The Protected Characteristics of the Equality Act 2010
Published: 13 May 2021 to 31 December 2098
The Equality Act 2010 came into force on 1st October 2010 and was introduced to bring together a complex set of overlapping legislation into one simplified and harmonious Act. This new Act brought together previous legislation including the Equal Pay Act 1970, the Sex Discrimination Act 1975, the Race Relations Act 1976, the Disability Discrimination Act 1995 and additional delegated legislation which prevented discrimination in employment on the basis of religion, belief, sexual orientation and age.
Whilst in general the Act covers employment and strengthens laws to give greater protection to employees from discrimination it does also cover some aspects of discrimination outside of employment. Most significantly, the Equality Act 2010 sets out a requirement for employers to assure equal treatment in access to employment as well as private and public services, regardless of the individuals ‘protected characteristics’, which are listed below.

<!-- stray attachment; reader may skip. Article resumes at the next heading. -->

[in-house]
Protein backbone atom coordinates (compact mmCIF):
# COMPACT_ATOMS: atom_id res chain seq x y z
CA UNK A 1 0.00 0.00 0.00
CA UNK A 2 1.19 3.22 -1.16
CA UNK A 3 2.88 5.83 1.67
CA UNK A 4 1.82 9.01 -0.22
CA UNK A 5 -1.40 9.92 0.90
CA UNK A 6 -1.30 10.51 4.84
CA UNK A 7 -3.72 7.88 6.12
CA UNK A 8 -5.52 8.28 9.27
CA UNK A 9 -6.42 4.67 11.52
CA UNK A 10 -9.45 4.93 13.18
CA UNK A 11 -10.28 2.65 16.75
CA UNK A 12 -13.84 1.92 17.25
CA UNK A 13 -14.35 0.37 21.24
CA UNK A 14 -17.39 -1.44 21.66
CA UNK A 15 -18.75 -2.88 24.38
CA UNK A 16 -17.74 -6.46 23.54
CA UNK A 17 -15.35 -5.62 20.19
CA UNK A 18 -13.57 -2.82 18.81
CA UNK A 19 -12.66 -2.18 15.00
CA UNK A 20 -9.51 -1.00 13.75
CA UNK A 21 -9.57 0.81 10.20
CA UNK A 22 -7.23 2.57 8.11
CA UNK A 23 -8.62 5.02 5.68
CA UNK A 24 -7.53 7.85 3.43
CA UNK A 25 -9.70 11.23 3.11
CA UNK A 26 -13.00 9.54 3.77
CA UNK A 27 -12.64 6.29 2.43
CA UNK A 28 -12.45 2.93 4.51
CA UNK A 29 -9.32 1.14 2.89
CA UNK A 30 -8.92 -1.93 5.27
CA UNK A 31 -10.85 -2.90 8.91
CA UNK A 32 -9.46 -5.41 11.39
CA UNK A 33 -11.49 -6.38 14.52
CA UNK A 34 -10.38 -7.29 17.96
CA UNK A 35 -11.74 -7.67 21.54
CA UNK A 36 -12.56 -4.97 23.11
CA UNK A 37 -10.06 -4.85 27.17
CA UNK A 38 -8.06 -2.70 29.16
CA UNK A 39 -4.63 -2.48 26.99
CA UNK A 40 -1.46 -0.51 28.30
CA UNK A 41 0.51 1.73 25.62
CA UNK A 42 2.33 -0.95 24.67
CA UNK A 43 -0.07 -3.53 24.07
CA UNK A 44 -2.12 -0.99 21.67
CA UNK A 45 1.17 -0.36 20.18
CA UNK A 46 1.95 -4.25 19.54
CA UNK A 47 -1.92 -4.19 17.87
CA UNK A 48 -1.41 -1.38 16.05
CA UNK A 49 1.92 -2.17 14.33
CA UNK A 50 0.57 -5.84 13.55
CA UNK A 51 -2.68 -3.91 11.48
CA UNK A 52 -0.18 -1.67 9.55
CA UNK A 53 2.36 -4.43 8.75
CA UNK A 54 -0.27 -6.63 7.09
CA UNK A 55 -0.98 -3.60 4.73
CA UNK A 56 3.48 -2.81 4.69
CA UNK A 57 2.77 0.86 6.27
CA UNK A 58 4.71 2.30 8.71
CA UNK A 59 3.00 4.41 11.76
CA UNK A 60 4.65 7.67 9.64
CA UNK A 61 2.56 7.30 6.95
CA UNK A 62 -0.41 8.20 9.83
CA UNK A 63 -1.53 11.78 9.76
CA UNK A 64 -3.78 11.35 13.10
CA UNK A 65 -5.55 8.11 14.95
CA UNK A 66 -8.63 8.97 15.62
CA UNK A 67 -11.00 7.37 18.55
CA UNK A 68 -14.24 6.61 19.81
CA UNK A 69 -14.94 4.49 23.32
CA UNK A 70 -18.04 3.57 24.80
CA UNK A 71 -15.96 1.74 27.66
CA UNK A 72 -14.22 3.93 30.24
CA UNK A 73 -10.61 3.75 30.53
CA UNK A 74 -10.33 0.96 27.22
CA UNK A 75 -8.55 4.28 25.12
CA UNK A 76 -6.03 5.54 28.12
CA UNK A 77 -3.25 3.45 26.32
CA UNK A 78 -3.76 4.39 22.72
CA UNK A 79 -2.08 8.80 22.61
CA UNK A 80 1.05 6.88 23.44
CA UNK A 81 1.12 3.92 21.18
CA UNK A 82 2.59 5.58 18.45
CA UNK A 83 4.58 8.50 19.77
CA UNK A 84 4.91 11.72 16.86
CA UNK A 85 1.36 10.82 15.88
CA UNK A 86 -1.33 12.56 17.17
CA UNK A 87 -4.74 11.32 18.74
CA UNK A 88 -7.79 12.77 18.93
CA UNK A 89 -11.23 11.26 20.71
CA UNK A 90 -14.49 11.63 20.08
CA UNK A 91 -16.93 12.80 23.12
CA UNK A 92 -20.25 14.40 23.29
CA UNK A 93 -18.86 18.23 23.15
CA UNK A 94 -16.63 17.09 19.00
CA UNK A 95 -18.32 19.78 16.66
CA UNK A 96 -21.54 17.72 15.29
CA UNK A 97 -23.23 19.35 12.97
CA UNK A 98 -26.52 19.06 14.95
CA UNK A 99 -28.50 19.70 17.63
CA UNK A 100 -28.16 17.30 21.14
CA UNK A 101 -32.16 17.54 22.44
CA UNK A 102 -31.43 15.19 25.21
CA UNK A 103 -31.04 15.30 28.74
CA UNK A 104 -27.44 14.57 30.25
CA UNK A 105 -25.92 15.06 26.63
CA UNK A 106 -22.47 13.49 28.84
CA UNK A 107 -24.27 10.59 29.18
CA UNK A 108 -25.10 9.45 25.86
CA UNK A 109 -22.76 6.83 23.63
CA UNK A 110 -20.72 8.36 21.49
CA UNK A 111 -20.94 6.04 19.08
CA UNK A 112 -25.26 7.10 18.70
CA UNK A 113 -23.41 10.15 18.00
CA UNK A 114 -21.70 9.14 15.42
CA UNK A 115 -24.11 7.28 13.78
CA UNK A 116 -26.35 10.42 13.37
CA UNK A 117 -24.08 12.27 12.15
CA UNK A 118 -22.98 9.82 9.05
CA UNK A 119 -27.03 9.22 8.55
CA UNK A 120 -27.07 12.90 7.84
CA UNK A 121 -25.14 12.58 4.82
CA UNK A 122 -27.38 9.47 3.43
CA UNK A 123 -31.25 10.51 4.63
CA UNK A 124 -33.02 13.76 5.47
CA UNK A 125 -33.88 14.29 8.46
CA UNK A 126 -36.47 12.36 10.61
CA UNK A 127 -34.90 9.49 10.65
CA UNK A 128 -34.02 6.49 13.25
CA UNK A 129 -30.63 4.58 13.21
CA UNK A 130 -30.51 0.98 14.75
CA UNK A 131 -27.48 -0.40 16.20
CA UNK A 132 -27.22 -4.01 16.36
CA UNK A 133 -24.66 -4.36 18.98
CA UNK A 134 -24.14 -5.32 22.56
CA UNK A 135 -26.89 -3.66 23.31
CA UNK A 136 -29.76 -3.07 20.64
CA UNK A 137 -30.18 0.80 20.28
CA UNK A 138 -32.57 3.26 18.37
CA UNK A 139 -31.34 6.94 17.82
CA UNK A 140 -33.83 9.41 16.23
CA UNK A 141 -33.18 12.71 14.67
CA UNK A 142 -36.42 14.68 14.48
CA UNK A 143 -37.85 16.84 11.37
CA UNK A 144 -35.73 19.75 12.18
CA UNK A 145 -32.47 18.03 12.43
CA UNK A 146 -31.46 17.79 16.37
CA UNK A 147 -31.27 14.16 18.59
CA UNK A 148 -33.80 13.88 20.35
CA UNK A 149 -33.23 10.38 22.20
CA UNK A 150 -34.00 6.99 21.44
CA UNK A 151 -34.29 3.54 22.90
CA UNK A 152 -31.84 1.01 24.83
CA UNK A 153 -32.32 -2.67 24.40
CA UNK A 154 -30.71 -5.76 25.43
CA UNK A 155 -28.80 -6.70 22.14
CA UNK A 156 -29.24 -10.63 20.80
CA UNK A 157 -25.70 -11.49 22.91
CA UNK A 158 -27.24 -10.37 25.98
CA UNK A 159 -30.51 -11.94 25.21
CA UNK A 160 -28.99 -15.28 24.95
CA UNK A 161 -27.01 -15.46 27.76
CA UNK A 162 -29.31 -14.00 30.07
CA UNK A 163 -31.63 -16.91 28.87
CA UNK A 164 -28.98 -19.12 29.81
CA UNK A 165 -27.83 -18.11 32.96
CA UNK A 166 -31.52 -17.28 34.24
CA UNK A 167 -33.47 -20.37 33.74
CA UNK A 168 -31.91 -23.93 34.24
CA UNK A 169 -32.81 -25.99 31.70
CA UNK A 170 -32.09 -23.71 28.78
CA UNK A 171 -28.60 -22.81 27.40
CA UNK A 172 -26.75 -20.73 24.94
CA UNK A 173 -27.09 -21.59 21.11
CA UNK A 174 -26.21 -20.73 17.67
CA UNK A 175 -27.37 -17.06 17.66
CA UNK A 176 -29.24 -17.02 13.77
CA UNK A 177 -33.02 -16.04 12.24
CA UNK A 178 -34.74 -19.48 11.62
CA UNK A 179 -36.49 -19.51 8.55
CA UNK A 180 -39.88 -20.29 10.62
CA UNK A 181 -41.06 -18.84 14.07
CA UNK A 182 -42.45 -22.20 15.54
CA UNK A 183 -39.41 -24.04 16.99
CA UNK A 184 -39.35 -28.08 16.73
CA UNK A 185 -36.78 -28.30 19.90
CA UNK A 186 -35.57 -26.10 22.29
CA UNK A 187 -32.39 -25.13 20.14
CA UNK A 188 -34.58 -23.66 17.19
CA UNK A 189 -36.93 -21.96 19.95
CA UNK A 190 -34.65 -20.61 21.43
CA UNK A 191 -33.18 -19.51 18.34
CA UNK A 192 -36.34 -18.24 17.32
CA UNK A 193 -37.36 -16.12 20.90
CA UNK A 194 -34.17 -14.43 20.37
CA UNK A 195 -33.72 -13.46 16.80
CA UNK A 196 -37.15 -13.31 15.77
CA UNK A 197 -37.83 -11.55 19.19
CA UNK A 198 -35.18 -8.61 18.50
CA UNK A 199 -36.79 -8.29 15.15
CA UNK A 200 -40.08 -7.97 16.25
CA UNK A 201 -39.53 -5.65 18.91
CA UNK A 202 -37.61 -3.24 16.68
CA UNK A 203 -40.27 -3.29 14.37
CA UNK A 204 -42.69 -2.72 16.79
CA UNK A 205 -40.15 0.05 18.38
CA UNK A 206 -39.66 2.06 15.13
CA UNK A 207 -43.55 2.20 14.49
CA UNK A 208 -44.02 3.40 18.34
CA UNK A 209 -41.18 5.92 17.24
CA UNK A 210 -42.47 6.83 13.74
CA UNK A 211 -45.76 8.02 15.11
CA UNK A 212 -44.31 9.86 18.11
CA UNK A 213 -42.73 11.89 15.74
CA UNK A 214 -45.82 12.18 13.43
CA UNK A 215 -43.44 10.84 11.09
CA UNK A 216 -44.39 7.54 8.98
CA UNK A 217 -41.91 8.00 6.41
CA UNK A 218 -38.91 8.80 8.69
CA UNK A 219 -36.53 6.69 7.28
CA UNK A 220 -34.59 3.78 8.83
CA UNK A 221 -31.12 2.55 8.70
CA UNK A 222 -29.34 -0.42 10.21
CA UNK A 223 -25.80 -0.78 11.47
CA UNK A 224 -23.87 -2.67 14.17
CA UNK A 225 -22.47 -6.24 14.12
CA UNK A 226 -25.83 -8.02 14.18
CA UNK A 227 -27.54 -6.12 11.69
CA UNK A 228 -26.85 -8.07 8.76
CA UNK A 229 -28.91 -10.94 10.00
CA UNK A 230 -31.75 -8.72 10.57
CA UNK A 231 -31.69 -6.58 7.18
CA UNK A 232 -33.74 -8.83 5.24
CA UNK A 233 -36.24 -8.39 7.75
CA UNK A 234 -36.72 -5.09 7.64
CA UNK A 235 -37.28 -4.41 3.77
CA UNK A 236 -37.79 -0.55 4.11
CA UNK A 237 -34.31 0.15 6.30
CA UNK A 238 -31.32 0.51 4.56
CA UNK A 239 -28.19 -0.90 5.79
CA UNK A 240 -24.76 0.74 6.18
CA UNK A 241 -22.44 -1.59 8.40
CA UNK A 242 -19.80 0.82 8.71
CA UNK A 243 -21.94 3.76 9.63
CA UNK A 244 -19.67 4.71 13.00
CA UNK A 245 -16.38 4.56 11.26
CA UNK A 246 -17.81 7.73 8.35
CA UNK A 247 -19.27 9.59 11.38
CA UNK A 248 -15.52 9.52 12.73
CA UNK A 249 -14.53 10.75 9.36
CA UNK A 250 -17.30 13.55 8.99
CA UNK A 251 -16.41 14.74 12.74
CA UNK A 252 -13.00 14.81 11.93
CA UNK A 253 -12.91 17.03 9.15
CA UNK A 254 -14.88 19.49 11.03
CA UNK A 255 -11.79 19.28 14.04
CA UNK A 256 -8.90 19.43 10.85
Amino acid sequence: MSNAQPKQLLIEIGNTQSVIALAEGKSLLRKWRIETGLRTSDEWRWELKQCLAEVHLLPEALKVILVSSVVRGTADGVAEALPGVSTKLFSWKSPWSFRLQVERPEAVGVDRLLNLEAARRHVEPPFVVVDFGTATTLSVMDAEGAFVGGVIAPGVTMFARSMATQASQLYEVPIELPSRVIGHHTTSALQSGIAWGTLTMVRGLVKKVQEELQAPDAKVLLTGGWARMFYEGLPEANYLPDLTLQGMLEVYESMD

- Gender Reassignment
- Marriage and Civil Partnership
- Pregnancy and Maternity
- Religion or Belief
- Sexual orientation
The Equality Act 2010 applies to all individuals, providers of services and employers. We live in a complex society made up of people from diverse backgrounds and with a range of needs and requirements. This means someone may be seen as advantaged in some areas and, at the same time, disadvantaged in others. For example, around 77 per cent of the NHS workforce are women, but women are under-represented in certain senior roles.